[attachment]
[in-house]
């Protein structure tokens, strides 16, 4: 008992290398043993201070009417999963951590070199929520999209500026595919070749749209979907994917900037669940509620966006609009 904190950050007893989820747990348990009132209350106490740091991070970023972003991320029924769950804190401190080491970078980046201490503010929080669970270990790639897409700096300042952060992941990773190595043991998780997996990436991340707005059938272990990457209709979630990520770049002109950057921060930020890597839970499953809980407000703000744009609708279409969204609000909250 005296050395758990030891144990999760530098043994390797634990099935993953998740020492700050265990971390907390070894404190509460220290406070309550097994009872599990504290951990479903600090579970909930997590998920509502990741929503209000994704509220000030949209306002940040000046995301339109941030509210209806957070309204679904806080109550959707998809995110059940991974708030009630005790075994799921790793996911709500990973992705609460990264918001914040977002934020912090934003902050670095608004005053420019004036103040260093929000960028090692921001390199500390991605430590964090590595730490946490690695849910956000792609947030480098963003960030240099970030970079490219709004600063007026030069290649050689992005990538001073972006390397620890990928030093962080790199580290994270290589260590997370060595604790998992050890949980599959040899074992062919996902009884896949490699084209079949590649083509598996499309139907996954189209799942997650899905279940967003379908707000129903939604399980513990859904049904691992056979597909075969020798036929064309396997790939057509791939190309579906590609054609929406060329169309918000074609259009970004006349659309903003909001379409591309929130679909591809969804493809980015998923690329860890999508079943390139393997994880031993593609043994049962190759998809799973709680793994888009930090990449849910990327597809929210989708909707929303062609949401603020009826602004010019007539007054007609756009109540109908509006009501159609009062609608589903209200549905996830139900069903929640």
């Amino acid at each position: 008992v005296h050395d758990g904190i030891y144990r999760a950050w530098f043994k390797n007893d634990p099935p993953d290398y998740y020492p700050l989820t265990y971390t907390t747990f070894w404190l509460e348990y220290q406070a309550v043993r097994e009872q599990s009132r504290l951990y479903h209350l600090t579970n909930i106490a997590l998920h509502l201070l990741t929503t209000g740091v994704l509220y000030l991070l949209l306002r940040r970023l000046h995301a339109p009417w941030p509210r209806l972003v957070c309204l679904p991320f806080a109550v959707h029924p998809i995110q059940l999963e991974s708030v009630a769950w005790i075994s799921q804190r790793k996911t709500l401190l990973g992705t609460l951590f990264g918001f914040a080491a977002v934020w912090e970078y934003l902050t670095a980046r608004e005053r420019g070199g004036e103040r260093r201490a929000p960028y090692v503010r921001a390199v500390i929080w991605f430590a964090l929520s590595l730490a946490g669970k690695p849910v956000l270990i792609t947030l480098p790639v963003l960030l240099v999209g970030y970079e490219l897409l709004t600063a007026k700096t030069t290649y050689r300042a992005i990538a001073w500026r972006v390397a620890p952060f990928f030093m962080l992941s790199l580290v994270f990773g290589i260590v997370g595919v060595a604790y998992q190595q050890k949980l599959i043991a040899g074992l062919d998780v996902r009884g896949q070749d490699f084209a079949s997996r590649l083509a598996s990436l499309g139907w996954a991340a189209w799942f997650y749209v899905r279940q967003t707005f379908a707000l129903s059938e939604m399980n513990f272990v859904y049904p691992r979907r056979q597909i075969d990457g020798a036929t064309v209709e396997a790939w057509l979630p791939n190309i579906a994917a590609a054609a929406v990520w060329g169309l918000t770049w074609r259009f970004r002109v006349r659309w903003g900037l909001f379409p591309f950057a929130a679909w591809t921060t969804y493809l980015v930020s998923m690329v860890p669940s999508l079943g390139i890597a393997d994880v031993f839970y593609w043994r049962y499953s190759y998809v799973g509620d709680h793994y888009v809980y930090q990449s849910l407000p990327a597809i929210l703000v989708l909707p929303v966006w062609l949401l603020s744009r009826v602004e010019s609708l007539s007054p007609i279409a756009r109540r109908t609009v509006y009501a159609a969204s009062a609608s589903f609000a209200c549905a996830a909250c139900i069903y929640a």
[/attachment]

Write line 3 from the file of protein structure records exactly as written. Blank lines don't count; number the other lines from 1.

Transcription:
């Amino acid at each position: 008992v005296h050395d758990g904190i030891y144990r999760a950050w530098f043994k390797n007893d634990p099935p993953d290398y998740y020492p700050l989820t265990y971390t907390t747990f070894w404190l509460e348990y220290q406070a309550v043993r097994e009872q599990s009132r504290l951990y479903h209350l600090t579970n909930i106490a997590l998920h509502l201070l990741t929503t209000g740091v994704l509220y000030l991070l949209l306002r940040r970023l000046h995301a339109p009417w941030p509210r209806l972003v957070c309204l679904p991320f806080a109550v959707h029924p998809i995110q059940l999963e991974s708030v009630a769950w005790i075994s799921q804190r790793k996911t709500l401190l990973g992705t609460l951590f990264g918001f914040a080491a977002v934020w912090e970078y934003l902050t670095a980046r608004e005053r420019g070199g004036e103040r260093r201490a929000p960028y090692v503010r921001a390199v500390i929080w991605f430590a964090l929520s590595l730490a946490g669970k690695p849910v956000l270990i792609t947030l480098p790639v963003l960030l240099v999209g970030y970079e490219l897409l709004t600063a007026k700096t030069t290649y050689r300042a992005i990538a001073w500026r972006v390397a620890p952060f990928f030093m962080l992941s790199l580290v994270f990773g290589i260590v997370g595919v060595a604790y998992q190595q050890k949980l599959i043991a040899g074992l062919d998780v996902r009884g896949q070749d490699f084209a079949s997996r590649l083509a598996s990436l499309g139907w996954a991340a189209w799942f997650y749209v899905r279940q967003t707005f379908a707000l129903s059938e939604m399980n513990f272990v859904y049904p691992r979907r056979q597909i075969d990457g020798a036929t064309v209709e396997a790939w057509l979630p791939n190309i579906a994917a590609a054609a929406v990520w060329g169309l918000t770049w074609r259009f970004r002109v006349r659309w903003g900037l909001f379409p591309f950057a929130a679909w591809t921060t969804y493809l980015v930020s998923m690329v860890p669940s999508l079943g390139i890597a393997d994880v031993f839970y593609w043994r049962y499953s190759y998809v799973g509620d709680h793994y888009v809980y930090q990449s849910l407000p990327a597809i929210l703000v989708l909707p929303v966006w062609l949401l603020s744009r009826v602004e010019s609708l007539s007054p007609i279409a756009r109540r109908t609009v509006y009501a159609a969204s009062a609608s589903f609000a209200c549905a996830a909250c139900i069903y929640a």